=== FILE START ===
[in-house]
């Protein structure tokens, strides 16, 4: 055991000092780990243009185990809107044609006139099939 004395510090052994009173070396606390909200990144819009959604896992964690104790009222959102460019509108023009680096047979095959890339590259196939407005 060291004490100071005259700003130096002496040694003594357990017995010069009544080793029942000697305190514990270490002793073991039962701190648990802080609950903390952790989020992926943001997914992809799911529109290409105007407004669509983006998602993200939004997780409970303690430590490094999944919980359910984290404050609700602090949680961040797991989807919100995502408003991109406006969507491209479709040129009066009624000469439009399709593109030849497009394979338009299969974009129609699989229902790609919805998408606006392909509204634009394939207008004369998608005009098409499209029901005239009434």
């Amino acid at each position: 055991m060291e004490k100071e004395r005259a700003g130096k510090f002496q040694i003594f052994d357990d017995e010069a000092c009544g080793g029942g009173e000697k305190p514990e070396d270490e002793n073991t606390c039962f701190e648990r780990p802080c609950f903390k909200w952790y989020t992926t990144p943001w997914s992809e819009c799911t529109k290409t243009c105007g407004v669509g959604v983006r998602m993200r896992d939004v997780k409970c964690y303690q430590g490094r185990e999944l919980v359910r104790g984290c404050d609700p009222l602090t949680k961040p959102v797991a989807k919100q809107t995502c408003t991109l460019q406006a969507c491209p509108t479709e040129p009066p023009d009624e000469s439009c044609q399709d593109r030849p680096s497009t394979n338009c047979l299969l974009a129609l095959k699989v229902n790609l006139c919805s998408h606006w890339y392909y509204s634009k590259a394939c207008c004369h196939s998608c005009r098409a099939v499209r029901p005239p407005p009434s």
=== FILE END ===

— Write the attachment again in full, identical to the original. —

[in-house]
């Protein structure tokens, strides 16, 4: 055991000092780990243009185990809107044609006139099939 004395510090052994009173070396606390909200990144819009959604896992964690104790009222959102460019509108023009680096047979095959890339590259196939407005 060291004490100071005259700003130096002496040694003594357990017995010069009544080793029942000697305190514990270490002793073991039962701190648990802080609950903390952790989020992926943001997914992809799911529109290409105007407004669509983006998602993200939004997780409970303690430590490094999944919980359910984290404050609700602090949680961040797991989807919100995502408003991109406006969507491209479709040129009066009624000469439009399709593109030849497009394979338009299969974009129609699989229902790609919805998408606006392909509204634009394939207008004369998608005009098409499209029901005239009434």
């Amino acid at each position: 055991m060291e004490k100071e004395r005259a700003g130096k510090f002496q040694i003594f052994d357990d017995e010069a000092c009544g080793g029942g009173e000697k305190p514990e070396d270490e002793n073991t606390c039962f701190e648990r780990p802080c609950f903390k909200w952790y989020t992926t990144p943001w997914s992809e819009c799911t529109k290409t243009c105007g407004v669509g959604v983006r998602m993200r896992d939004v997780k409970c964690y303690q430590g490094r185990e999944l919980v359910r104790g984290c404050d609700p009222l602090t949680k961040p959102v797991a989807k919100q809107t995502c408003t991109l460019q406006a969507c491209p509108t479709e040129p009066p023009d009624e000469s439009c044609q399709d593109r030849p680096s497009t394979n338009c047979l299969l974009a129609l095959k699989v229902n790609l006139c919805s998408h606006w890339y392909y509204s634009k590259a394939c207008c004369h196939s998608c005009r098409a099939v499209r029901p005239p407005p009434s």